The benefits of eliminating standing waves while increasing energy transfer and phase coherence are synergistic. This synergism allows the economic manufacture of an acoustic radiator with very low transient harmonic, intermodulation and phase / time signature distortion. The specific audible results of treating all surfaces with the EnABL pattern and conformable coating are fourfold.
(1.) An increase in discreet source information. Instruments in a reproduced sound field are located exactly with reference to other discreet instruments. This location reference does not shift due to frequency content within the discreet instruments range. Even multiple instruments producing the same information maintain a discreet location, without loss of individual response or coloration of the group sound.
(2.) Elimination of masking caused by bleeding of one perceived sound source into another due to the transient “ringing” of transducers (fig.#16). This effect results from unconstrained skin effect standing waves traversing the transducer after the original transient impulse has been emitted. The resultant sound is an aura of fricative hash around a discreet source in the sound field. This ringing combines with and overlays notes and fricative auras from other discreet sources. This interleaving of fricative sound interferes with time signature recognition and a reduction in depth of field information is the result.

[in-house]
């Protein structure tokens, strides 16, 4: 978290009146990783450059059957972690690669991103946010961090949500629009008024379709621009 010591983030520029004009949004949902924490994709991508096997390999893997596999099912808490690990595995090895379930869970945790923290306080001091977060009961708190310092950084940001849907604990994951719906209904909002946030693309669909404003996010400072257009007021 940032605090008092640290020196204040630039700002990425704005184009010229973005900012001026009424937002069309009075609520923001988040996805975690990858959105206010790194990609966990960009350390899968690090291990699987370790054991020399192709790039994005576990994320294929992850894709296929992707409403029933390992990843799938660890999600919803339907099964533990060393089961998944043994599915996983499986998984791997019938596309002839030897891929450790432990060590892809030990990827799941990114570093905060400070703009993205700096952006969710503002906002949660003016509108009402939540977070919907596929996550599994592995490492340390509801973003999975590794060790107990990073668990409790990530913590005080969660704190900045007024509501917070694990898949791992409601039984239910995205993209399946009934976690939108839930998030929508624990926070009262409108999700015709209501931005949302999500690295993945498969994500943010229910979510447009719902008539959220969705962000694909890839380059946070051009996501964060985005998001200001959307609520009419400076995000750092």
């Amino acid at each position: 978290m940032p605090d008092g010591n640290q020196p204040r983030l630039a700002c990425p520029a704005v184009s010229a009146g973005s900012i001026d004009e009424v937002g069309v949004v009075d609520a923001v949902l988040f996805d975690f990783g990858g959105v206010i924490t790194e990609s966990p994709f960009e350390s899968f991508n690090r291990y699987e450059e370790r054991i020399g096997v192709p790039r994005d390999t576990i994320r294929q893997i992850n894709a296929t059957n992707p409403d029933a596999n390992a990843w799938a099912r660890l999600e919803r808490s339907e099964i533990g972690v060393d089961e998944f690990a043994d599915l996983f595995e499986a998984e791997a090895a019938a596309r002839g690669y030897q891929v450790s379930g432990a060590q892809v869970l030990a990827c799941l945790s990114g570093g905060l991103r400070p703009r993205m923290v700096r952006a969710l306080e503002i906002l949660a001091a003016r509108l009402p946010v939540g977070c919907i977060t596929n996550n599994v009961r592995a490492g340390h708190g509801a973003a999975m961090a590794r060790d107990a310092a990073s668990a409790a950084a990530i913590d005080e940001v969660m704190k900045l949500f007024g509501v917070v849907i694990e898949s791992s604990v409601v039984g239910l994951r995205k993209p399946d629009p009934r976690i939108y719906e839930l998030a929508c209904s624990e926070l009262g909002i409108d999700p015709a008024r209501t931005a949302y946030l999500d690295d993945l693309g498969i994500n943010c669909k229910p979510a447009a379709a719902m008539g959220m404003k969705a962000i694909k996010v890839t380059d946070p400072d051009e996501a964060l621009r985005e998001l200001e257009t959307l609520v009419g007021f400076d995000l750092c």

(3.) Enhanced dispersion of transient and sinusoidal signals without hot spots. This elimination of localized peak areas of radiated energy is the result of the enforcement of consistent energy density throughout the emitting surface (fig.#14).